A warning from the US government on Wednesday claims that North Korean hackers are tapping into banks around the world to make fraudulent money transfers and cause ATMs to spit out cash.
A technical cybersecurity alert commissioned by four federal agencies, including the Treasury Department and the FBI, wrote that the North Korean government has initiated new hacking efforts recently following decreased activity.
“Since February 2020, North Korea has resumed targeting banks in multiple countries to initiate fraudulent international money transfers and ATM cash outs”, the warning states.
US authorities, who have dubbed the hacking campaign 'Fast Cash', and have blamed North Korea’s clandestine 'Reconnaissance General Bureau' intelligence agency for the reported campaign.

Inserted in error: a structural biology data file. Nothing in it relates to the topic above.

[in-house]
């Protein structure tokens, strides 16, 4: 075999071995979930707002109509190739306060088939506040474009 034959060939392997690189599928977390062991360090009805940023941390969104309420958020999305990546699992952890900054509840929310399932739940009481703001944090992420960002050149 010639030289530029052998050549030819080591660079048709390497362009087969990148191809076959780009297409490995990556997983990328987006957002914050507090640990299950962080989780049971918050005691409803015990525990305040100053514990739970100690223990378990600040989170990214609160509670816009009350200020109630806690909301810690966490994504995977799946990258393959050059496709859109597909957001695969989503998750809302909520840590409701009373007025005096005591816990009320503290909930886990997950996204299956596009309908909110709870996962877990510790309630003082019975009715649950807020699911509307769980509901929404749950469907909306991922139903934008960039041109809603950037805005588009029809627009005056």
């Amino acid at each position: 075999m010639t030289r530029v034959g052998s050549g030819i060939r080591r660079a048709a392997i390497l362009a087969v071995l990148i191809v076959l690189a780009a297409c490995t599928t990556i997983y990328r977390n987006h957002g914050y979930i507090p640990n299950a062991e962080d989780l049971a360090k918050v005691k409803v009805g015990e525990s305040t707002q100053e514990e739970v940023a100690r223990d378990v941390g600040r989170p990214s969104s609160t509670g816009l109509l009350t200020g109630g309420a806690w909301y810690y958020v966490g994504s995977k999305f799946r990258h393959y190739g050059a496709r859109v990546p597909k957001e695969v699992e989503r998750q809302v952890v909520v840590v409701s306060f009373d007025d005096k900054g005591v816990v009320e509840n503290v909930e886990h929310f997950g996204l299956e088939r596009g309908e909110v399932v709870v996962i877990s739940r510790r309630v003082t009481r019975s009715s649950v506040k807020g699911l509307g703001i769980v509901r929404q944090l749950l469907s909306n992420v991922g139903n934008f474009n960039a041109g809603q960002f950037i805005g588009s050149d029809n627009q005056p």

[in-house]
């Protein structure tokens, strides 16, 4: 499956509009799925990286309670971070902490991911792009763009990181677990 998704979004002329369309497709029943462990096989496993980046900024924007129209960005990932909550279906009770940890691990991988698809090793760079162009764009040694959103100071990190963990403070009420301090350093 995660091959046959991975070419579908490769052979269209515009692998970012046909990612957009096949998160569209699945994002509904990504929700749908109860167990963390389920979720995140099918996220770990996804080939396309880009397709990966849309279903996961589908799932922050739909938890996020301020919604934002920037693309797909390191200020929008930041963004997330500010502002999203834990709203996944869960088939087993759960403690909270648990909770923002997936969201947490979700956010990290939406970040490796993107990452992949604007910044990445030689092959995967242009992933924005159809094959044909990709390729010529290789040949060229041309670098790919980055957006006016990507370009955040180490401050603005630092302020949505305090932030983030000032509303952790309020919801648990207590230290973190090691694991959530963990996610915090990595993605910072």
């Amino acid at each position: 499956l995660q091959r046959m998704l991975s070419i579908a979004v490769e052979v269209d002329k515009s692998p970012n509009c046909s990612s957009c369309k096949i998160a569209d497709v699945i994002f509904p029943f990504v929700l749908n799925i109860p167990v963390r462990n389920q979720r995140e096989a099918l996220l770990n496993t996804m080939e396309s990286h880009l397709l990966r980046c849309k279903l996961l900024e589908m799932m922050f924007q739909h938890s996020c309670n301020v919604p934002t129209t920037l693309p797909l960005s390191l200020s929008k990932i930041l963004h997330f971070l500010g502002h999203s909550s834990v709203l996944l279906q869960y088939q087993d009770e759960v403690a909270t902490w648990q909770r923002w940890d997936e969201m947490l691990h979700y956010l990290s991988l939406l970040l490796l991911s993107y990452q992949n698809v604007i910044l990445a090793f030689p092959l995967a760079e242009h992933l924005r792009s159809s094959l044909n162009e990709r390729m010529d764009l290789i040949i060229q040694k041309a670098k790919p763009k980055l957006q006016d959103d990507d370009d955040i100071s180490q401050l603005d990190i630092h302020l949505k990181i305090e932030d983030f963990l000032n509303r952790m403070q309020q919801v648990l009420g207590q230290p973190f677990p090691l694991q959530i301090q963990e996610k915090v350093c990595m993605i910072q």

The Fed claims that the operation has been ongoing since 2016, but has recently become more widespread and sophisticated.
“North Korean cyber actors have demonstrated an imaginative knack for adjusting their tactics to exploit the financial sector as well as any other sector through illicit cyber operations", said Bryan Ware, a senior cybersecurity official at the US Homeland Security Department, in a prepared statement.
Vikram Thakur, a technical director for US cybersecurity firm Symantec, said that the alleged attacks are proof of the reliance the regime has on outside funds, as well as serving "testament to their technical ability and determination".
Cybersecurity experts and foreign policy analysts in the US claim that the North Korean government carries out these operations due to its inability to access funds after increasingly harsh sanctions from the US and other Western countries.